As many of you know, I am a Hypothyroid patient. Before I was treated, I wasn't vastly overweight. In fact, I might have just been a little chubby (and that only started once I hit puberty.) I'm a junk food eater, though, so I never thought anything of it. Of course, what I couldn't understand is, when I would set up an exercise regime for myself, why would I never see results? My body always felt heavy and sluggish to me; I didn't have the energy to do much. Sure! As a tween and teen I'd get a short burst of energy and go, go, go...for a day. Then, the rest of the week I'd feel sleepy (like I do now, even though I've had plenty of sleep.) Not only that, but I felt my heart skips beats every few days. Of course, my mother having a heart murmur, neither one of us thought anything about it. We figured it was a "runs in the family" sort of condition. She was fine, so I must be, too! But, tell me, when you are sitting perfectly still, not having done any recent physical activity that can be categorized as exertion, does your heart beat so hard that you rock slightly? Can you see a vein pulsing in your arm? If your legs are crossed, does the top one bob with your pulse? Mine did; every single one of those things. Still does; some days are worse than others. Getting and staying warm, even on cool summer days is no easy task for me. (Now I know why I love wearing sweaters in the summer!!!) Before I started taking medication, my concentration and memory were quite difficult to focus some days. I didn't have any of these issues until after my parents' moved us out here to Cape Cod. Odd. I think I was thirteen when I experienced my first "skip beat." And it was scary. If your heart has ever skipped a beat, you know what it's like.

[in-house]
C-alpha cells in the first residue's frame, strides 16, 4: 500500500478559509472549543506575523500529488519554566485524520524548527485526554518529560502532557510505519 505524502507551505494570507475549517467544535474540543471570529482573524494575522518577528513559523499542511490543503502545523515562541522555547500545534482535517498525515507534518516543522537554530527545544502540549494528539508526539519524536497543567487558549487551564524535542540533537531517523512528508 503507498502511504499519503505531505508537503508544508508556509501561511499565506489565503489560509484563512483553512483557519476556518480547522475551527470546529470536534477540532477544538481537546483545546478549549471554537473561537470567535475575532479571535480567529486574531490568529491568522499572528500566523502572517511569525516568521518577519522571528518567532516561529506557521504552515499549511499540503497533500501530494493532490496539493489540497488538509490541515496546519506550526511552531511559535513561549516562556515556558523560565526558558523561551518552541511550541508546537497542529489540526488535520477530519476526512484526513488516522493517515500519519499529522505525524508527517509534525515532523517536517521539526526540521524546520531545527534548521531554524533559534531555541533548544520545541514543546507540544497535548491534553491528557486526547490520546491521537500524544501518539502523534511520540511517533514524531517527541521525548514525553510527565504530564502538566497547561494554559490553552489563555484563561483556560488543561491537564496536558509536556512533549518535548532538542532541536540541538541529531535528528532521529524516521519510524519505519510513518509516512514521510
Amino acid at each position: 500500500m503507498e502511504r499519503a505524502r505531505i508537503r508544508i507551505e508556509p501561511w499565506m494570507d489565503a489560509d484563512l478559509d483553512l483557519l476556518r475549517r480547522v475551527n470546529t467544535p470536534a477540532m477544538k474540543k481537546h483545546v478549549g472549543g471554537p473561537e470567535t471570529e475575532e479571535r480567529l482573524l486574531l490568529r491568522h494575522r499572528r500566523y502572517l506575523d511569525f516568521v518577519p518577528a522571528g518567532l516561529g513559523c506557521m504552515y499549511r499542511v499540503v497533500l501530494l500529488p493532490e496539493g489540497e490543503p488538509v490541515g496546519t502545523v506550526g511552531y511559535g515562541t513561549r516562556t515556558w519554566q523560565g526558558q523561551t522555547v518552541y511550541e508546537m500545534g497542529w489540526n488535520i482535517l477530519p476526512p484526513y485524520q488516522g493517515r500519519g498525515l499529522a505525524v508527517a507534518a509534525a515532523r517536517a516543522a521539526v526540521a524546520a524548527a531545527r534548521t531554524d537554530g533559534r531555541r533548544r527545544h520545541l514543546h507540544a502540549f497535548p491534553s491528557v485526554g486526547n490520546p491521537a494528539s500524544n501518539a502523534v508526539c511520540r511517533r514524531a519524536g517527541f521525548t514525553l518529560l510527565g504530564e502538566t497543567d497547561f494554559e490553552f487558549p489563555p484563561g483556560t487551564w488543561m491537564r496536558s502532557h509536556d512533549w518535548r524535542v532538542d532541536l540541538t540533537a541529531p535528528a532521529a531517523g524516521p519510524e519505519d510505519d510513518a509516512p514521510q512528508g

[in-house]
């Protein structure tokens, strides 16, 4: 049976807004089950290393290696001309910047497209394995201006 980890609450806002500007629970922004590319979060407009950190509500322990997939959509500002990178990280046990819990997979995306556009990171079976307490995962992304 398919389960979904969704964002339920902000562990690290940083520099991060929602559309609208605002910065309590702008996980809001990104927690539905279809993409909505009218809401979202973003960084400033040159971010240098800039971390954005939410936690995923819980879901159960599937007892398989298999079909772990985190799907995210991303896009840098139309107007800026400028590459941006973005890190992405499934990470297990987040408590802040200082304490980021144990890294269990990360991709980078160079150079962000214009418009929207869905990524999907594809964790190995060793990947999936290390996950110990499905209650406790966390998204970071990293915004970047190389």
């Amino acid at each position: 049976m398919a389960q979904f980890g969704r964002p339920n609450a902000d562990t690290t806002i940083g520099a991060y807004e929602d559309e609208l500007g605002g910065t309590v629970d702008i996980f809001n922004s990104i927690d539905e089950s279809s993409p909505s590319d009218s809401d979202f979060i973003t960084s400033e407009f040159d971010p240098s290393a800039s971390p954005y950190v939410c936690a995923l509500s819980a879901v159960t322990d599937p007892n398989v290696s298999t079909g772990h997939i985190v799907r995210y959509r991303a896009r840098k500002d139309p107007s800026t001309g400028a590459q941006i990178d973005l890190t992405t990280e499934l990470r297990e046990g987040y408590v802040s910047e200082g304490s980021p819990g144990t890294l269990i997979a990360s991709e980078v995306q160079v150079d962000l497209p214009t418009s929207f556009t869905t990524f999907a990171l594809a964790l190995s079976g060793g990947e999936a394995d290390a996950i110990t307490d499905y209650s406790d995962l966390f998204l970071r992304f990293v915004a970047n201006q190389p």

Finally, I was diagnosed. This was only after I had taken my health into my own hands; after I'd graduated, left my parents' house and gotten my own health insurance. It was then that the nurse told me that Cape Cod has one of the highest percentages of thyroid sufferers in the country! I believe she said that 60% of patients at the clinic I use have one form of thyroid disease or another. 60%! No wonder I only showed symptoms after we'd moved. Go figure.